The growth of wind and solar — along with a huge build-out of natural gas-fired power plants — is also eliminating jobs in some traditional energy sectors. U.S. coal mining jobs have plummeted as power companies move away from coal-based generation.

Wind and solar energy have taken off because of a combination of falling costs for equipment, federal tax breaks and environmental concerns. Coal plants are a major emitter of greenhouse gases, while wind and solar produce none. While President Donald Trump has been championing coal, utilities are expected to keep moving to more renewable energy sources.

During 2017’s first six months, wind accounted for 7 percent of all U.S. electricity generation, up from 3.5 percent five years ago and just under 1 percent in 2007, according to data from the U.S. Energy Information Administration. Solar has grown rapidly, too, but it still accounts for only 1.4 percent of U.S. electricity generation.

Median annual pay reported at $52,260

Wind service technician is by far the fastest-growing occupation in the country, with an expected growth rate of 108 percent between 2014 and 2024, according to the U.S. Bureau of Labor Statistics (BLS). The agency says the median annual pay for a wind service technician in 2016 was $52,260.

At Vestas in Minnesota, where Osborn works, technicians with no experience start at around $19 an hour (around $40,000 annually) and range to the upper $30s per hour.

Osborn, a 43-year-old Nebraska native, served 12 years in the U.S. Marine Corps, and afterward got a wind turbine technical degree from a community college. He’s been working for Vestas since 2011 and is the company’s lead technician at the Black Oak wind farm near Sauk Centre.

Shane Keck, 29, another Vestas wind technician, got a two-year degree in wind technology in 2008 from an Iowa community college, landing a job just a week after graduation. “It’s definitely a career for me,” he said.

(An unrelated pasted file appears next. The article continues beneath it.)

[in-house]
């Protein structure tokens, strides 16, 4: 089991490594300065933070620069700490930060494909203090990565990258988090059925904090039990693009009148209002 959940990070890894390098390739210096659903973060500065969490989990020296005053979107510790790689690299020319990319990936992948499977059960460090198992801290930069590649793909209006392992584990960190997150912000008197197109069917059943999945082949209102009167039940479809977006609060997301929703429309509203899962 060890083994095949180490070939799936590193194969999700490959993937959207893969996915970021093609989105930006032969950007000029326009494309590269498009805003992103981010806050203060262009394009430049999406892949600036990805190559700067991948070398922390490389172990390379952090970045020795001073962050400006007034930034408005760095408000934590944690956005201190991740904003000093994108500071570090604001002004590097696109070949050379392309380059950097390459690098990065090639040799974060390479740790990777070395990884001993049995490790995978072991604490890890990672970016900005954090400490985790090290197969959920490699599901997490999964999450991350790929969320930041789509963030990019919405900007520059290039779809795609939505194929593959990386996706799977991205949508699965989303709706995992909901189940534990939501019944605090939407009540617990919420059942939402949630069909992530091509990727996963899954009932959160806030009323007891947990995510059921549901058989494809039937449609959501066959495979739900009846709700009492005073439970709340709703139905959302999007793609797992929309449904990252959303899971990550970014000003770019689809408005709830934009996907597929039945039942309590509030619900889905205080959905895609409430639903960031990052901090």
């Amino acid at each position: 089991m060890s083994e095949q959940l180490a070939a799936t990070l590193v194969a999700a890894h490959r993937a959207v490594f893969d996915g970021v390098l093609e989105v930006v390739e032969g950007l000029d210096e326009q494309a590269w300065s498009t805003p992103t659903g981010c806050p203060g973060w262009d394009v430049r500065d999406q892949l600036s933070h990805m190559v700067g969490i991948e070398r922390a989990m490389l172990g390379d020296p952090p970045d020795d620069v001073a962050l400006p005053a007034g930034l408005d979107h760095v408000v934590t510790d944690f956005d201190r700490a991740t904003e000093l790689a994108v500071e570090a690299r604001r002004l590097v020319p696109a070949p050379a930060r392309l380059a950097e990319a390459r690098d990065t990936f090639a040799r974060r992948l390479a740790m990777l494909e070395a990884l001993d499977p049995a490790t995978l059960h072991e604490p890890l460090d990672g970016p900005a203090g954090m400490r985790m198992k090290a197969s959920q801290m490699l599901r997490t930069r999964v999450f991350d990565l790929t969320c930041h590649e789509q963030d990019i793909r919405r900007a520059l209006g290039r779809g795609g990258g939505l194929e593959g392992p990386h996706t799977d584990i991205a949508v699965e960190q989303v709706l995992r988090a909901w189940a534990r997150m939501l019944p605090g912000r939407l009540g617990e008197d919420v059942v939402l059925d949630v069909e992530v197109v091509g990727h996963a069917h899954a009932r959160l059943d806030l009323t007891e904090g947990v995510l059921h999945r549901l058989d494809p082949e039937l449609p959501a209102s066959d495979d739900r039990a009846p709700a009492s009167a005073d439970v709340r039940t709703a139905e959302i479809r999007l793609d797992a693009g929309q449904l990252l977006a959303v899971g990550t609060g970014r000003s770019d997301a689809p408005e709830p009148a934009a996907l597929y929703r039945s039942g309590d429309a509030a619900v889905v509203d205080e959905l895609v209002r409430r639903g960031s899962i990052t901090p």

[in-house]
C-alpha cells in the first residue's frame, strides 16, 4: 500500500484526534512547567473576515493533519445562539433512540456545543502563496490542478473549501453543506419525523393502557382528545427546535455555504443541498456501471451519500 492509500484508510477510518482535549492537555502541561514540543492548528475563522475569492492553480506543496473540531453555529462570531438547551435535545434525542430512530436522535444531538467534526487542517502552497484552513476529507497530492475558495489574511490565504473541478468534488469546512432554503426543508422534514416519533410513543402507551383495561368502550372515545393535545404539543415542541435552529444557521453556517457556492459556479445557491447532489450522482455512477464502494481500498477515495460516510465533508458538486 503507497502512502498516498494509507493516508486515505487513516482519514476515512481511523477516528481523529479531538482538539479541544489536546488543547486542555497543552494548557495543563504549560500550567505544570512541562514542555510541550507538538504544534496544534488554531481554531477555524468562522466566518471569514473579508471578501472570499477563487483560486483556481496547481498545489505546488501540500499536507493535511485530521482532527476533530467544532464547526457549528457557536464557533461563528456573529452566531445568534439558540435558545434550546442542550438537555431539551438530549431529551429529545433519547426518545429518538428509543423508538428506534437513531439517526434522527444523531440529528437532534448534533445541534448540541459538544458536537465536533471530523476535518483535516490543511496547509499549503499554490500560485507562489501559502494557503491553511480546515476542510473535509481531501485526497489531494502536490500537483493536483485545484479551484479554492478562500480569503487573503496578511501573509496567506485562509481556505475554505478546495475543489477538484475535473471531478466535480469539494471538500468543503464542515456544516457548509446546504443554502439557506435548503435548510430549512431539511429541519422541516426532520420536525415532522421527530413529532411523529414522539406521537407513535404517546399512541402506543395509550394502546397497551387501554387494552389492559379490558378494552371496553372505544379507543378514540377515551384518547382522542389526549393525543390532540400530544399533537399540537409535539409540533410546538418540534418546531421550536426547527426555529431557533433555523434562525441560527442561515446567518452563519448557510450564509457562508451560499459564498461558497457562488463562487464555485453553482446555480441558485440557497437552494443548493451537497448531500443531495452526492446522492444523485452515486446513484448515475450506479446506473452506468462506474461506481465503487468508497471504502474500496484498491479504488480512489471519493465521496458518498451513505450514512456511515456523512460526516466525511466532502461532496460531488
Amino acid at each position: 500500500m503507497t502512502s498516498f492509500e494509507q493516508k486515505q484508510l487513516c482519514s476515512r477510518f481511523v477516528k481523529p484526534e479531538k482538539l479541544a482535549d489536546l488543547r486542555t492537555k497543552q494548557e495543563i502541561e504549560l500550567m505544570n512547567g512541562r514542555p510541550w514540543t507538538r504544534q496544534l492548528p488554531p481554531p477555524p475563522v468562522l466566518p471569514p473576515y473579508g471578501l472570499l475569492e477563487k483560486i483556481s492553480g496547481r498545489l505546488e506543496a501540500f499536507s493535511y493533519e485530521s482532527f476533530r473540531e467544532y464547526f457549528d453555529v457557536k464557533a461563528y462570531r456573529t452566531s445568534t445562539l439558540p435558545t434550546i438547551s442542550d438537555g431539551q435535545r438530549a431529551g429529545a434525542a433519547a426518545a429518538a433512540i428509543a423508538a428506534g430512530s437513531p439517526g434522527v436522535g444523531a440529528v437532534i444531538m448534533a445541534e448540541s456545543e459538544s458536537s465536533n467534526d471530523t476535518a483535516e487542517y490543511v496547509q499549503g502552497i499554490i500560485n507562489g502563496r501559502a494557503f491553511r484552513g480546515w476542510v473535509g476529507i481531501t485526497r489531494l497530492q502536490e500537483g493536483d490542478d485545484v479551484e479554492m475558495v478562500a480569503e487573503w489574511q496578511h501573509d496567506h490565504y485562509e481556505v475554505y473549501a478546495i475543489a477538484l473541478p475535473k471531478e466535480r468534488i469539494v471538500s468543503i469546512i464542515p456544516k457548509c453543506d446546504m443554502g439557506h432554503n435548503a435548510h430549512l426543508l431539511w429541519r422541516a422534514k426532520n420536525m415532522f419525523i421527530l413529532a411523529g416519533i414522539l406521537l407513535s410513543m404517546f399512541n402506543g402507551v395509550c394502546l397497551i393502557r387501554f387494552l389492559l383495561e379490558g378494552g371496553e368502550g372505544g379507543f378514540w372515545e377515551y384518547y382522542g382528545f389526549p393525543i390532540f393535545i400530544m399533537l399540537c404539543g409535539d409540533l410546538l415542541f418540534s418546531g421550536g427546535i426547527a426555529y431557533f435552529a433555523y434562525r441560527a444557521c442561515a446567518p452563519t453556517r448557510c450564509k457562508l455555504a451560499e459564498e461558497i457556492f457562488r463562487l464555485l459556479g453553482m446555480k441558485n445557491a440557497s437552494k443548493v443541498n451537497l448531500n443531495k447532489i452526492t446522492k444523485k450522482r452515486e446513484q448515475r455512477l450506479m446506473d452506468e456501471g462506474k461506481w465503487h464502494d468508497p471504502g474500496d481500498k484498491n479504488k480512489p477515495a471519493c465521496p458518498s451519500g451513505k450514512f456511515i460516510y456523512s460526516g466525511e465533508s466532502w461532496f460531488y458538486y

MATC recently suspended entry into its wind energy technology certificate program, but that’s not a sign that employment in wind energy is likely to wane, according to MATC Associate Dean Randy Way.

Rather, the industry has become large enough for the traditional division of labor that comes with large-scale commercial production, he said, with iron workers putting up towers and electricians installing the wiring.

Those who want to work exclusively on wind projects in south-central Wisconsin aren’t likely to find enough work, but can if they’re willing to travel the country, Way said.

Being a wind technician is a physical job. To reach their workplace, Keck and Osborn climb a 262-foot ladder inside a hollow tower. Some Vesta towers at other wind farms are even taller — 489 feet, or 45 stories.

At a tower’s top is the nacelle, a cramped room housing the turbine’s gear box and loads of electrical equipment. It’s a sauna in the summer, an icebox in the winter.

There’s outdoor work, too. On a recent day, Keck and Osborn flipped the ceiling hatches and climbed onto the nacelle’s roof, tethering themselves with safety ropes. Their mission: to synchronize a weather sensor with a manual anemometer and a wind vane.

“I’d go stir crazy working in a factory all day,” Osborn said.

State Journal reporter Chris Rickert contributed to this report.


California Set to Eclipse Renewable Energy Target

By: Peter Miller

California has consistently set the bar high when it comes to climate action, and in the case of renewable energy, the state has consistently over-performed. The latest report from the California Public Utilities Commission shows that major utilities have already met or will soon exceed the state’s renewable energy target of 33 percent clean electricity by 2020. In fact, the utilities forecast that on an aggregated basis they will meet the 2030 target of 50 percent clean energy by 2020.